Fly: Hmmm. Well, from jump we created community agreements together about how we wanted to the space to be. We created agreements around confidentiality and making sure everyone knew that the intention of the space was for us to be vulnerable together such that we can write our best work. The intentions were clear and pure. It was never about me mandating what was so. It was about me offering agreements just like every other member of the community that we all agreed on. And then, each and every person bravely chose to take risks and share intimate parts of themselves and be seen by the community and accept feedback on their work. We all took that risk and were all held by each other. And we all wanted to be there together. All these things created a powerful space of trust, sensitivity and love where we held each other’s writing as sacred and offered powerful feedback in order to deepen the amazingness of our work.
theGAQ: I’m a huge believer in the power that names hold for people and objects alike. From Sugarcane to Guava (your poetry tour) to Hibiscus (which is the name of your bike) you’ve got a dope naming system going. How do you do it? What inspires them?
Fly: You are sooooo insightful! Well, I feel called to fruit—I’ve felt that my whole life and especially right now. Don’t know exactly how to describe it. Many of the poems I’ve written this year have names of fruits in the title (e.g.: mango soul, guava, persimmons) and as you mentioned, many of the projects I’ve been working on (and my bike too) are named after fruit. Fruit mean a lot to me. Mango and sugarcane and coconut all remind me of Nigeria and in most, probably all, of my writing about Nigeria I mention some or all of those fruit. For me, they are as much a part of Nigeria as the sun, red soil, my last name. Those fruits are home to me. They comfort me. And as I name projects that mean the world to me, I choose names that make me feel at home, grounded, that make me feel loved. When I tell you mangoes, coconuts and sugarcanes have been loving me my whole life, that’s serious. I never really thought about why I’ve chosen those names, but I think that’s why—those names feel good to me, make me feel at home, and comfort me in deep ways.
theGAQ: Lastly, what’s up for the next iteration of Sugarcane? What, if anything, will be different from this first workshop?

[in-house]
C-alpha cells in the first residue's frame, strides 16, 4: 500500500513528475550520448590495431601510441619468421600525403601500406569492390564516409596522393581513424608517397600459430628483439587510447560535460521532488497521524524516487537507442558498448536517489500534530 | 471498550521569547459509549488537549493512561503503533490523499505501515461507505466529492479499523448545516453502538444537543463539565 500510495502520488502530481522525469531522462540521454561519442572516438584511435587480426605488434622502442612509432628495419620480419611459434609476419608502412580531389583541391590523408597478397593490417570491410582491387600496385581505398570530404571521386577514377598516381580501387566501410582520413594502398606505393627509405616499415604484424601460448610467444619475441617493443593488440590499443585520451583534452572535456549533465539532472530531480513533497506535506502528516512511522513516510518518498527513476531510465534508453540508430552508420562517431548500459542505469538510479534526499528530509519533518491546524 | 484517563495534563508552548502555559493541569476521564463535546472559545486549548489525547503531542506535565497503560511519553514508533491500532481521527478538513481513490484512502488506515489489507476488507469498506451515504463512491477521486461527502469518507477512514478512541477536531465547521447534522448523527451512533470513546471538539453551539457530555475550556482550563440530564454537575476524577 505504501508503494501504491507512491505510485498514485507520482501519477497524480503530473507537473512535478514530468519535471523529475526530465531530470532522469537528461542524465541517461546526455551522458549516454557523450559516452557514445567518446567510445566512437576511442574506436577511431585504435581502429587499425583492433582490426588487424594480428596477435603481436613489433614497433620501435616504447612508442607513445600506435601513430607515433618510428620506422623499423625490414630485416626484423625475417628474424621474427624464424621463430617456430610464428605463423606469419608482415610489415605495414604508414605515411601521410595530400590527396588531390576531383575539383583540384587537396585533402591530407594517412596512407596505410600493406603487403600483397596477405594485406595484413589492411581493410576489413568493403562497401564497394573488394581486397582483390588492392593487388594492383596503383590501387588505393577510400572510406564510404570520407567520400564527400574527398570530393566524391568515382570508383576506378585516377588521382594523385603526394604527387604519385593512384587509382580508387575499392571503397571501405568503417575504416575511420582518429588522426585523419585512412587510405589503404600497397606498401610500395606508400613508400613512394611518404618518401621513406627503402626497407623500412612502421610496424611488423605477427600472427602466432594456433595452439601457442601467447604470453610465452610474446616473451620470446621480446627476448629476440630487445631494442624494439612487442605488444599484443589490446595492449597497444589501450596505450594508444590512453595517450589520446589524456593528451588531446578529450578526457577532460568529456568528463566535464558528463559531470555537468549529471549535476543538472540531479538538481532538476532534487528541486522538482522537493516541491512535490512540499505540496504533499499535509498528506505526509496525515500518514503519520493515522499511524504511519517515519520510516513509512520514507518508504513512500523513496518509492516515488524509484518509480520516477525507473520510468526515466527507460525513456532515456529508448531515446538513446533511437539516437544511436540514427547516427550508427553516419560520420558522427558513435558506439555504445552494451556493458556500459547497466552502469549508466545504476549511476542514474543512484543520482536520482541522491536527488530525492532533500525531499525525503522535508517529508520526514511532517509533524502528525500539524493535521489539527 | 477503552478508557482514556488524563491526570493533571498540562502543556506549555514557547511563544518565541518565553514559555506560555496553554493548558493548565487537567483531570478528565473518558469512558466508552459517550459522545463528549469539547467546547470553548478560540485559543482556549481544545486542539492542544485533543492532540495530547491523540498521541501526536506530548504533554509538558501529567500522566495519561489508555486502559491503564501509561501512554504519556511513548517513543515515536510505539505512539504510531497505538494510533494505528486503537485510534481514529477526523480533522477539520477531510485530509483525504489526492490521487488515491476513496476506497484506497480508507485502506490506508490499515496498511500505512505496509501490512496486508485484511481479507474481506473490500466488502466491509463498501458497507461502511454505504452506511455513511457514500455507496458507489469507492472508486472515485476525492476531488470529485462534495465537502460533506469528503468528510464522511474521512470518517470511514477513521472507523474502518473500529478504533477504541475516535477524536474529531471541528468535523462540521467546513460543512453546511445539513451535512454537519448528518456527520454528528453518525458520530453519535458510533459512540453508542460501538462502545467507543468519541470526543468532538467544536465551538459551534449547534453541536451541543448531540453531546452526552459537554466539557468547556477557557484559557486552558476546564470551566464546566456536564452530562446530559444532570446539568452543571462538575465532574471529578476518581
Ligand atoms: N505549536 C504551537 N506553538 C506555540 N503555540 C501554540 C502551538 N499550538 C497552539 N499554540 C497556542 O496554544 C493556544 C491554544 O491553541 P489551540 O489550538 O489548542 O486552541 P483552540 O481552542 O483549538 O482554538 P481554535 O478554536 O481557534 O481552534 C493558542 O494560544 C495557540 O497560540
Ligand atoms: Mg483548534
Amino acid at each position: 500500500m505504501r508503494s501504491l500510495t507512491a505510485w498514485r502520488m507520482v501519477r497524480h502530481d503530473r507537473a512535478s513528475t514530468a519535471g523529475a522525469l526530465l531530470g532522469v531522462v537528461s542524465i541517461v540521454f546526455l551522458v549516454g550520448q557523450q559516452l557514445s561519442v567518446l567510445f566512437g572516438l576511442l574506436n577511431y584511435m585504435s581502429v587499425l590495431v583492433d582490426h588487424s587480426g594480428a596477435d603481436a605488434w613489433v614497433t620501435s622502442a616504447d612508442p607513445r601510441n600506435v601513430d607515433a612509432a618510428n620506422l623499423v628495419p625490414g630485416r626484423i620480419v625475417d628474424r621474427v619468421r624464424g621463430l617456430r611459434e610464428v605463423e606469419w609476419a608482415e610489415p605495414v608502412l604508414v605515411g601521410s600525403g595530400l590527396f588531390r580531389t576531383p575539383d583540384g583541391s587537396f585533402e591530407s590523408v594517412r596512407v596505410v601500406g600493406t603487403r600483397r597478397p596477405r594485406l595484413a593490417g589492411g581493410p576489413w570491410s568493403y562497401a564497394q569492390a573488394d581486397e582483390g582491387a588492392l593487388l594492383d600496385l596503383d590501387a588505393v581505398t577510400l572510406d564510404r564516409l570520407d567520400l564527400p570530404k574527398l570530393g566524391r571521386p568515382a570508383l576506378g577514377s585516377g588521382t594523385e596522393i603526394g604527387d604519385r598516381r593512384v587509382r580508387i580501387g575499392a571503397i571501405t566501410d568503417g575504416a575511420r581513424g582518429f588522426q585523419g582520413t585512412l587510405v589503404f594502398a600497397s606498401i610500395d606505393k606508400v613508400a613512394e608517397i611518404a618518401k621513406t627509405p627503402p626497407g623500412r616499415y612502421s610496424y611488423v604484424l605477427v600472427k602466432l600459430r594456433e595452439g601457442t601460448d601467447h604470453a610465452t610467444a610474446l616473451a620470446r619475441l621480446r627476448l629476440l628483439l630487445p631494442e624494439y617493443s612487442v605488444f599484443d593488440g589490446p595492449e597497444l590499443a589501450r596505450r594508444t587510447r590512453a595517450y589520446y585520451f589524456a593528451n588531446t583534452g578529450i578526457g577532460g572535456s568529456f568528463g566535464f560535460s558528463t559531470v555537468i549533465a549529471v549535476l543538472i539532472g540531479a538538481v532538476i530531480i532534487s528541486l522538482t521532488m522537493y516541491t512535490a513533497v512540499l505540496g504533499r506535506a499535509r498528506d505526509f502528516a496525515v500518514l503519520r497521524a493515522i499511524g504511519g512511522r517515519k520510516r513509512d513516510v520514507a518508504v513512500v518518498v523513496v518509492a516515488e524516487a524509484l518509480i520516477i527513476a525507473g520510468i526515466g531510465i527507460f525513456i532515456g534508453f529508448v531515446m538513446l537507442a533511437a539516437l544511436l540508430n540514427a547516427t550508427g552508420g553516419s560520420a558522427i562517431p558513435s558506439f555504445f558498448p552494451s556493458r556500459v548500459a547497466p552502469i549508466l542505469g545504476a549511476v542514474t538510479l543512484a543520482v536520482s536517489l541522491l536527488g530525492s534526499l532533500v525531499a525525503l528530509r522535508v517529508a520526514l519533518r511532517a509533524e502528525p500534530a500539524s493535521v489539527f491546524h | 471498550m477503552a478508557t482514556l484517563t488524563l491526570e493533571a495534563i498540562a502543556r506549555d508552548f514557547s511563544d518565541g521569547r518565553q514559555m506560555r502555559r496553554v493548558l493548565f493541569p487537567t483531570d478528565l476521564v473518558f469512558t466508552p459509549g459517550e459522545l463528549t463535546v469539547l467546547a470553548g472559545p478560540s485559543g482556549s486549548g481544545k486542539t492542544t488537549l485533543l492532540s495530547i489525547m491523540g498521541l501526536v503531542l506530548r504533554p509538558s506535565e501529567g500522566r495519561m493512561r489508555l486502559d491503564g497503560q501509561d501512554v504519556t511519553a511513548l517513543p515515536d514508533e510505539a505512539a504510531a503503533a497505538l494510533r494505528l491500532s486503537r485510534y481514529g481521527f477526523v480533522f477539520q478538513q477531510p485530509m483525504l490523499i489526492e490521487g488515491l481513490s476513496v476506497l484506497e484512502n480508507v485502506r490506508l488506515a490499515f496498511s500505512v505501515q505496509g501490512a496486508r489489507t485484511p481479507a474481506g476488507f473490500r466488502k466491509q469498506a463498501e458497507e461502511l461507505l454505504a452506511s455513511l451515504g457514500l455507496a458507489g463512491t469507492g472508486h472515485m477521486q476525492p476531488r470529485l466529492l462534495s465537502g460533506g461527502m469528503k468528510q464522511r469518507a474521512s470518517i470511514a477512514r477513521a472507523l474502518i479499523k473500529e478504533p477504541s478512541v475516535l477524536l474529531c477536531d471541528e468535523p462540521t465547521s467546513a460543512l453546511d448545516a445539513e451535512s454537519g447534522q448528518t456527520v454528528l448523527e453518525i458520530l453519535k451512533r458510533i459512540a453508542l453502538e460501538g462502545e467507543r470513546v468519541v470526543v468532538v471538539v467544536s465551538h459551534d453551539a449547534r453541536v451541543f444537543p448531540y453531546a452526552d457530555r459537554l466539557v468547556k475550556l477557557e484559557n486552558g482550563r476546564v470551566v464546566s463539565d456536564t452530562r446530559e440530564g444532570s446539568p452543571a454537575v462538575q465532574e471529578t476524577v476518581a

Fly: Yes! Things will be different and things will stay the same. I will shorten the workshop season a bit—from 11 weeks to 8. I will also change some of the weekly themes/topics we addressed each week. Each season will be about what I feel called to share at that time, as well as what folks want to learn about and explore together. So for instance, if in the next season, some folks are interested in improv or playwrighting, then we might have a week or 2 focusing on that. And the syllabus would reflect that (I’d assign some writing and homework in line with those genres) and I’d design some exercises for us to do together in our workshop. Sugarcane will constantly be shifting and growing. Some things, many things, will stay the same—we write each time we meet, we share writing each time we meet, we check in with each other about how we’re feeling, we create safe space, we eat yummy things, we make brilliant art, we build community.
Much love to Yvonne Fly Onakeme Etaghene for allowing me to interview her. Peep more of her work on her website, HERE. Also support GUAVA, her performance piece about queer African sexuality that will be performed in Nigeria & South Africa in partnership w/ LGBTQ African organizations, HERE.
Photos of the Sugarcane showcase taken © Mekhi B. for theGAQ at Show and Tell Oakland. More photos can be seen on Flickr, HERE.
“I have no sickness or a condition, there is no cure, I am nothing but life. God named me like everything else; I was not to be subject to your spit, or your fire, or fences, fist, faggots, fairies, your fantasies that you attempt to beat out of me, or to get me to beat it out of myself. I am no Demon. I was born to mean happy, can’t you see my beauty? Can’t you see my gorgeous, can you see my humanity before it’s rejected, pushed into closets cramped with empty men looking to be filled, I am no Demon. I am not evil, I am not.”
Excerpt from “For Those Who Pray In Closets” by Danez Smith (Poet/Author)
Zyon Gray aka Gray the Poet spits some incredible poetry.
“to the un-trained eye I’ve died and re-incarnation is served in hormone cocktails..”
“excuse you for transcending deception…this is my immaculate conception of self…I am he…”
Check out part III’s teaser, here.
I was an undergraduate when José Muñoz was just beginning to make a name for himself. His book DISIDENTIFICATIONS: QUEERS OF COLOR AND THE PERFORMANCE OF POLITICS was all the rage in my circle and off they went, my Queer friends, to put Muñoz’s theory into practice. I never could get behind disidentifying. I wanted all the identities at once. In some respects, I still do. I much enjoy telling the world, when it gets up in face, “Yes. I am that, too. And what?” When I think about being a poet, however, I have to question which aspect of my multidentity is responsible for that being. If I were not Black, I would still be a poet but I do not believe my being a poet would be possible if I were not a homosexual. My sexuality was the catalyst for childhood introspection and, having to keep a major part of myself hidden, forced me to hone my powers of observation. I had to be aware of everything around me, to protect myself when I thought no one else would. As the images and language began to commandeer the synapses, an outlet was needed. Poetry. I think all poets must have an experience that makes them see themselves outside the center of things. For me, it was the gift of homosexuality–for which I am eternally grateful.